Category Archives: Community Concerns

Sermon in the Streets

Supply preaching is a strange phenomenon, but I gladly provide the supply myself. I have decent tolerance for strange situations, and I’ll include last weekend in that. I was supply preaching at a former church of mine, the one where I’d served as Intern and then Summer Minister, the same church that later became my ordaining congregation. I have a great fondness for it still. It’s located in midtown Manhattan, a place rarely crowded on a Sunday in summer. Unless – and this is a considerable exception to that generality – that Sunday comes at the end of June, when the Gay Pride Parade marches down Fifth Avenue.

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Praying for Good Weather

Recently, I spent the weekend at a remote retreat center in the Jersey Pine Barrens, where a small convocation was holding its annual meeting. The accommodations were fairly rustic, but hardly anyone grumbled since the weather there was so great. Because the weather is a nice place to start any conversation, I commented on how lovely it was to the center director.

“Isn’t it gorgeous?” she said. “You know, I prayed for good weather!”

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A Sinner in Macy’s

At an intimate dinner party some while ago, close friends and I were discussing the trials of city living, common enough in a number of locales but especially troublesome here in New York. New Yorkers recognize how easily their nerves can get frayed, and I am no exception. Over dinner, I recounted a particularly illustrative incident involving another woman and myself in an express elevator at Macy’s in Herald Square. She behaved quite badly when she got in, but I think I evened the score by behaving pretty badly in response. It was not a pleasant ride for anyone headed to the top floors, least of all me.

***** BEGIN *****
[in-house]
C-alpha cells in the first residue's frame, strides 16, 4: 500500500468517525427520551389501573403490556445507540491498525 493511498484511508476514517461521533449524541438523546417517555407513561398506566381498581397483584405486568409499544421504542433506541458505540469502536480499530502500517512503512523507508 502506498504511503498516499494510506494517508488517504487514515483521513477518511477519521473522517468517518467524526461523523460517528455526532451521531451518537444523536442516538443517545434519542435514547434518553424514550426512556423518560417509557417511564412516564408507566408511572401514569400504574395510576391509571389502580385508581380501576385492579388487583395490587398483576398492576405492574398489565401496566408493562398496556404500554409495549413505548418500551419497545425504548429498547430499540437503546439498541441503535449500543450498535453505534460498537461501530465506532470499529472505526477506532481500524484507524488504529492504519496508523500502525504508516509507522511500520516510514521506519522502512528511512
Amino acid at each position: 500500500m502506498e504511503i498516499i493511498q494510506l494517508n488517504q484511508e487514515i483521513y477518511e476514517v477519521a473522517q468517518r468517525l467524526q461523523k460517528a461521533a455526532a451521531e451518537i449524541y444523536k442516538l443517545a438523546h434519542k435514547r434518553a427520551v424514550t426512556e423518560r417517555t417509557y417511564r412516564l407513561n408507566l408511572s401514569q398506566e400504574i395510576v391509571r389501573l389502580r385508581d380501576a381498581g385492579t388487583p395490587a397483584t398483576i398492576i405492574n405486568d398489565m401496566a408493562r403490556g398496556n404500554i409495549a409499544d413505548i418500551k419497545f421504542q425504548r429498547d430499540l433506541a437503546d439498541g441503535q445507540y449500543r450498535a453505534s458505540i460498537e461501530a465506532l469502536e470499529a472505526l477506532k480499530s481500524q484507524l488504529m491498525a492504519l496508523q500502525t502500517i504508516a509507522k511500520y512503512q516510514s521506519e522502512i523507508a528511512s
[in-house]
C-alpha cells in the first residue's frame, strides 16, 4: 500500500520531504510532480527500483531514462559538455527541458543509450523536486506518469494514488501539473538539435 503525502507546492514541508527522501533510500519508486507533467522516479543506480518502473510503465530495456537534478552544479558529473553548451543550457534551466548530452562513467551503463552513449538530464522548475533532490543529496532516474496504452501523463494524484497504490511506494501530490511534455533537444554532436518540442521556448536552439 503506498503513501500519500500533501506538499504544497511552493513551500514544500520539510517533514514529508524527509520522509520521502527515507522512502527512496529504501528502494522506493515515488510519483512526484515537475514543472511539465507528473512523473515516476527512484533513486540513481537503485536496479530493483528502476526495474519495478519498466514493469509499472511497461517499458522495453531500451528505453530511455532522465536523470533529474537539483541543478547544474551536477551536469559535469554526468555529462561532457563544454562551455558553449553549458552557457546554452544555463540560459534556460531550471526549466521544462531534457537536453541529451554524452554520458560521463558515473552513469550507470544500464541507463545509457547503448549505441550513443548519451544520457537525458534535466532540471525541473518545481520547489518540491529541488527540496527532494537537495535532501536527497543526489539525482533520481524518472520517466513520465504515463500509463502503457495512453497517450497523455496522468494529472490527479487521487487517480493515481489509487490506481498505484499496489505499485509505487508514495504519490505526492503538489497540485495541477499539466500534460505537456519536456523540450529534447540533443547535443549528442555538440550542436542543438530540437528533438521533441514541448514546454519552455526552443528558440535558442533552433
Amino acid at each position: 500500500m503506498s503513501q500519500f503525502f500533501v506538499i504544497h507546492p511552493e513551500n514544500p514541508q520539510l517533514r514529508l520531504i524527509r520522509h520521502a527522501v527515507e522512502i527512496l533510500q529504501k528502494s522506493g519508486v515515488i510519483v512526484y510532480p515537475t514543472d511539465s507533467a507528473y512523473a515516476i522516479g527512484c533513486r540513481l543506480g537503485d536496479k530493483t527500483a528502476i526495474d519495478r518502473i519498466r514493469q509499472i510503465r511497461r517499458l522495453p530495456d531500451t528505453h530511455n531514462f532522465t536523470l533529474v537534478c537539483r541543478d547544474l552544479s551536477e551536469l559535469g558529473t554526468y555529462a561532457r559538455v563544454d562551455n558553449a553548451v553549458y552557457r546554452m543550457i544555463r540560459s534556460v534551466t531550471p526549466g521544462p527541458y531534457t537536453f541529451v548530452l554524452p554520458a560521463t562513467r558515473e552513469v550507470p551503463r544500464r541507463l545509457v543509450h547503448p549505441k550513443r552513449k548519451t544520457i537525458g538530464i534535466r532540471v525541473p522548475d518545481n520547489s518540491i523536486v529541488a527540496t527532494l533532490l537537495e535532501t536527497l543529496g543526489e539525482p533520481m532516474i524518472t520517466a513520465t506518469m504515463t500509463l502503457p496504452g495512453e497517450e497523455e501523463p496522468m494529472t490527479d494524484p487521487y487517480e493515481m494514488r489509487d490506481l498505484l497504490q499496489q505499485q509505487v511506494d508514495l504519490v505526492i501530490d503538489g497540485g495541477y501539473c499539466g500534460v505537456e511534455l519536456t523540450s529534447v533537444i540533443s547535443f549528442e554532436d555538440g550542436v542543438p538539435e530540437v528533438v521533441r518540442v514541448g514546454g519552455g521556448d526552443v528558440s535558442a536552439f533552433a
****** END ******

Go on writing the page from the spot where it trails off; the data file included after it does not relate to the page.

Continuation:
In a confessional mood, I told my friends, “Ah, well – I’m just a sinner. We’re all sinners.” Continue reading

Open the Doors!

Not too long ago, our health-care insurance company sent us an upbeat notice stating that our family was now eligible to fill our prescriptions through mail, a switch that would presumably save them and us some money. We could circumvent the drugstore altogether. This was presented as terrific news. When my husband handed the notice to me, after a quick glance, I dropped the notice as though its paper were laced with carbolic acid and started sputtering. “What? Why?” I demanded. “I don’t want to do this. Why would I ever want to do this?” Continue reading